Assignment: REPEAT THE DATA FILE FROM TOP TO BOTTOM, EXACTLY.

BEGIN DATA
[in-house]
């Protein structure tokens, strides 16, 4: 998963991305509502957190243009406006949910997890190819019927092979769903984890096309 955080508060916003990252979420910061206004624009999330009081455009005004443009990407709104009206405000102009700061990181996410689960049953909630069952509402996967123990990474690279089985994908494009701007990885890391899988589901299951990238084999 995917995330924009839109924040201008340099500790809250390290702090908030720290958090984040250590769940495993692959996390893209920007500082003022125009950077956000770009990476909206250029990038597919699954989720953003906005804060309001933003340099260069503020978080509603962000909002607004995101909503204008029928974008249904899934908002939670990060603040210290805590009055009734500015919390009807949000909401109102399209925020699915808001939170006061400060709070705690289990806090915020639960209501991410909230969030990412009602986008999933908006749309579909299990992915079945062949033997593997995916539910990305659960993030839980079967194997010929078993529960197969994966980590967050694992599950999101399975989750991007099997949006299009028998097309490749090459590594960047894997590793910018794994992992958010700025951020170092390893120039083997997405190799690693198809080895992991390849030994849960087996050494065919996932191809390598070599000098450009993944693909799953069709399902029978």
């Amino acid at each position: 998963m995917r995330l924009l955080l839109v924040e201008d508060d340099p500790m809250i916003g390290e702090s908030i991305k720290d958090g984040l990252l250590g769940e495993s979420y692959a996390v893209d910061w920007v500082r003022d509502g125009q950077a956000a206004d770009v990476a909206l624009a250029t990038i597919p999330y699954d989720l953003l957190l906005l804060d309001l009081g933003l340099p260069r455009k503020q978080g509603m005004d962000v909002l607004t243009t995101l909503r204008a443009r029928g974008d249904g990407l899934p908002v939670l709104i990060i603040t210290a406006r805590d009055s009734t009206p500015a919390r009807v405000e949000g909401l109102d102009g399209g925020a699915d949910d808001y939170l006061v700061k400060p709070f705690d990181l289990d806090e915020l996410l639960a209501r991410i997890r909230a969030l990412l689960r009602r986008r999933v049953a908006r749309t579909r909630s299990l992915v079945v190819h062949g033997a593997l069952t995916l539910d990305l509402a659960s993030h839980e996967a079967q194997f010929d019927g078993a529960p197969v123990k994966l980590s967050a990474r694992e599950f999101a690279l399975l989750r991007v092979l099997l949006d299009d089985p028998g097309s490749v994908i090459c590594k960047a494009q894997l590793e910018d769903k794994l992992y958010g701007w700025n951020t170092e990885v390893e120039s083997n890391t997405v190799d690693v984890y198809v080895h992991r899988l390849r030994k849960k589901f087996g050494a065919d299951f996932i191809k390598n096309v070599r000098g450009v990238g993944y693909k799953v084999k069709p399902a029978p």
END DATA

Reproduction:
[in-house]
């Protein structure tokens, strides 16, 4: 998963991305509502957190243009406006949910997890190819019927092979769903984890096309 955080508060916003990252979420910061206004624009999330009081455009005004443009990407709104009206405000102009700061990181996410689960049953909630069952509402996967123990990474690279089985994908494009701007990885890391899988589901299951990238084999 995917995330924009839109924040201008340099500790809250390290702090908030720290958090984040250590769940495993692959996390893209920007500082003022125009950077956000770009990476909206250029990038597919699954989720953003906005804060309001933003340099260069503020978080509603962000909002607004995101909503204008029928974008249904899934908002939670990060603040210290805590009055009734500015919390009807949000909401109102399209925020699915808001939170006061400060709070705690289990806090915020639960209501991410909230969030990412009602986008999933908006749309579909299990992915079945062949033997593997995916539910990305659960993030839980079967194997010929078993529960197969994966980590967050694992599950999101399975989750991007099997949006299009028998097309490749090459590594960047894997590793910018794994992992958010700025951020170092390893120039083997997405190799690693198809080895992991390849030994849960087996050494065919996932191809390598070599000098450009993944693909799953069709399902029978």
């Amino acid at each position: 998963m995917r995330l924009l955080l839109v924040e201008d508060d340099p500790m809250i916003g390290e702090s908030i991305k720290d958090g984040l990252l250590g769940e495993s979420y692959a996390v893209d910061w920007v500082r003022d509502g125009q950077a956000a206004d770009v990476a909206l624009a250029t990038i597919p999330y699954d989720l953003l957190l906005l804060d309001l009081g933003l340099p260069r455009k503020q978080g509603m005004d962000v909002l607004t243009t995101l909503r204008a443009r029928g974008d249904g990407l899934p908002v939670l709104i990060i603040t210290a406006r805590d009055s009734t009206p500015a919390r009807v405000e949000g909401l109102d102009g399209g925020a699915d949910d808001y939170l006061v700061k400060p709070f705690d990181l289990d806090e915020l996410l639960a209501r991410i997890r909230a969030l990412l689960r009602r986008r999933v049953a908006r749309t579909r909630s299990l992915v079945v190819h062949g033997a593997l069952t995916l539910d990305l509402a659960s993030h839980e996967a079967q194997f010929d019927g078993a529960p197969v123990k994966l980590s967050a990474r694992e599950f999101a690279l399975l989750r991007v092979l099997l949006d299009d089985p028998g097309s490749v994908i090459c590594k960047a494009q894997l590793e910018d769903k794994l992992y958010g701007w700025n951020t170092e990885v390893e120039s083997n890391t997405v190799d690693v984890y198809v080895h992991r899988l390849r030994k849960k589901f087996g050494a065919d299951f996932i191809k390598n096309v070599r000098g450009v990238g993944y693909k799953v084999k069709p399902a029978p």